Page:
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Re: Last Tango in Paris (Bernardo Bertolucci, 1972)

#116 Post by calculus entrophy » Wed Dec 07, 2016 11:48 pm

Perhaps that was the director's implied intent?

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gcgiles1dollarbin
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Re: Last Tango in Paris (Bernardo Bertolucci, 1972)

#117 Post by gcgiles1dollarbin » Thu Dec 08, 2016 3:15 am

Brian C wrote:I think any new releases of the film should have text crawling along the bottom of the screen during the butter scene that says "In her later years, Ms. Schneider expressed feelings of pain and humiliation in regards to the methods used by her director and co-star during the filming of this scene. If you are enjoying this scene, it means you are an asshole. Go die in a fire, asshole."

That should make everyone happy - people still get to see the movie, but are properly shamed in the process.
I think that's too severe and wouldn't make anyone happy, if I can take what you're saying seriously for a moment. Making sure that people have access to the fact that a sexual crime was committed on a film set is not the same thing as ordering them to feel ashamed about it (or making them feel partially responsible simply because they enjoy the movie).

The production of art is complicated and fraught; sometimes shitty things are done in order to create it. Given that, certainly the least we can do is remember those shitty things in perpetuity and honor the people who were treated like garbage by protecting an accurate account. I realize a non-consensual butter assault isn't the Rwandan genocide, and probably not even a legally defined rape, but the denial by key players in this case is strong enough that it risks being forgotten over time without a certain level of exacting precision with regard to the details and conflicting claims. The fact that this is a conspicuously public example of the epidemic tendency to trivialize sexual assault claims makes it all the more important to remember Schneider's accusations beyond her death.
calculus entrophy wrote:Perhaps that was the director's implied intent?
He certainly intended it to be a deeply disturbing scene; "enjoying" it as a viewer would be a remarkable feat of disassociation. The art is successful even if the means to achieve it are cruel and criminal.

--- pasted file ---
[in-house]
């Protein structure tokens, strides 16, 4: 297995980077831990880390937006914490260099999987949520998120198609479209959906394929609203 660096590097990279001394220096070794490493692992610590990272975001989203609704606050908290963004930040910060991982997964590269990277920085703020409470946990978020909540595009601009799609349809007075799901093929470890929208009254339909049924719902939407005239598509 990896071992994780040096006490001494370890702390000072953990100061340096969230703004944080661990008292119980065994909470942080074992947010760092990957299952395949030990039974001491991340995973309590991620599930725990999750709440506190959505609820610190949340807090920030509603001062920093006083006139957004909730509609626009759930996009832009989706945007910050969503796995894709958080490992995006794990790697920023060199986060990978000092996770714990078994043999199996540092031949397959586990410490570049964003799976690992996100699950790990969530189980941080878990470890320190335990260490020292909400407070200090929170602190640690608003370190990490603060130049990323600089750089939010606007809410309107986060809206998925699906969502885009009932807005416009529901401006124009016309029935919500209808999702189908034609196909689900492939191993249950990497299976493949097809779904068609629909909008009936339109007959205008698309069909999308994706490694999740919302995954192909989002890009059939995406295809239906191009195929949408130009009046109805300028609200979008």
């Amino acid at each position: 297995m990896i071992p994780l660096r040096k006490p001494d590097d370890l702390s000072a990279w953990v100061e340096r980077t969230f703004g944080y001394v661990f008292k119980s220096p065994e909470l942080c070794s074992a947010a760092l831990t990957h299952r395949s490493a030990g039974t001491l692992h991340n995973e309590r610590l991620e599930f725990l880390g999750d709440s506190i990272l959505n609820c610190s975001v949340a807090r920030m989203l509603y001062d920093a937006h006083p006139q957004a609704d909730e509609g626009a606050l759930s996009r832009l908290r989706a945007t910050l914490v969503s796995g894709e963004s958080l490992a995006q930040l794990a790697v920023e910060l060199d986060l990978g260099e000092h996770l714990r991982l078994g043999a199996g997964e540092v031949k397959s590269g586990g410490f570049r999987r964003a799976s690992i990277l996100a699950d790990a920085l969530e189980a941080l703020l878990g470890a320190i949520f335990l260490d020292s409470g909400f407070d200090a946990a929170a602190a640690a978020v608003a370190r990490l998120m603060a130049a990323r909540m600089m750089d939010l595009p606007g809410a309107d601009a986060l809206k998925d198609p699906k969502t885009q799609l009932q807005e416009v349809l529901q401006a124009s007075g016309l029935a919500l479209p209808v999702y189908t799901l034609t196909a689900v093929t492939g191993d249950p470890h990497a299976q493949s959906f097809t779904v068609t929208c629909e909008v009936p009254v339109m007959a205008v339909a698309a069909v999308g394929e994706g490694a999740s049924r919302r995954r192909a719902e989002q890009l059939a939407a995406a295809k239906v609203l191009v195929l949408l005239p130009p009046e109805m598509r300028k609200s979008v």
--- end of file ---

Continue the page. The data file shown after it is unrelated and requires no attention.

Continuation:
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furbicide
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Re: Last Tango in Paris (Bernardo Bertolucci, 1972)

#118 Post by furbicide » Tue Nov 27, 2018 9:05 pm

(sorry to bump this old thread and respond to a two-year-old post, but obviously this is back in the public eye now that Bertolucci has croaked, and I think there is a lot of discussion still to be had about it.)
gcgiles1dollarbin wrote:He certainly intended it to be a deeply disturbing scene; "enjoying" it as a viewer would be a remarkable feat of disassociation. The art is successful even if the means to achieve it are cruel and criminal.
Unfortunately, it seems like people did enjoy it, given the locker-room-style guffawing about butter that accompanied references to the film in decades afterwards. People can have a cruel streak and get off on seeing simulated or even real footage of people being hurt or humiliated. We all know that. And that means that you can't really control how people react to a given scene, or necessarily always fall back on intent as the only relevant factor.

I also wonder about this idea that the film should be preserved purely as a warning about the harms of sexual assault and a male-dominated film industry. I see the logic, but would Schneider have wanted this footage to be used this way? Did she ever consent to it being seen into perpetuity as some kind of educational tool? And, as an ethical principle, shouldn't sexual assault victims be able to have some control over what happens to footage of their assault?

I don't agree with the suggestion (if it's to be taken seriously; I presumed it was a joke) about the film being released with a disclaimer running over the screen. That's silly and just an attempt to didactically tell people what to think (imagine if the only way to see Birth of a Nation was with a watermarked disclaimer saying "this film is racist" – I mean, really!). I support Last Tango in Paris remaining available and fully intact (say, in university libraries and archives) to specialists interested in the history of cinema, because that's important, but I do wonder about the ethics of commercial exhibition (through DVD sales and rep theatre screenings). I'm not saying I have a firm view that it should be banned/censored, but I think it's something that needs to be discussed in earnest, because the likelihood is that any future attempt to screen it in the English-speaking world would be picketed: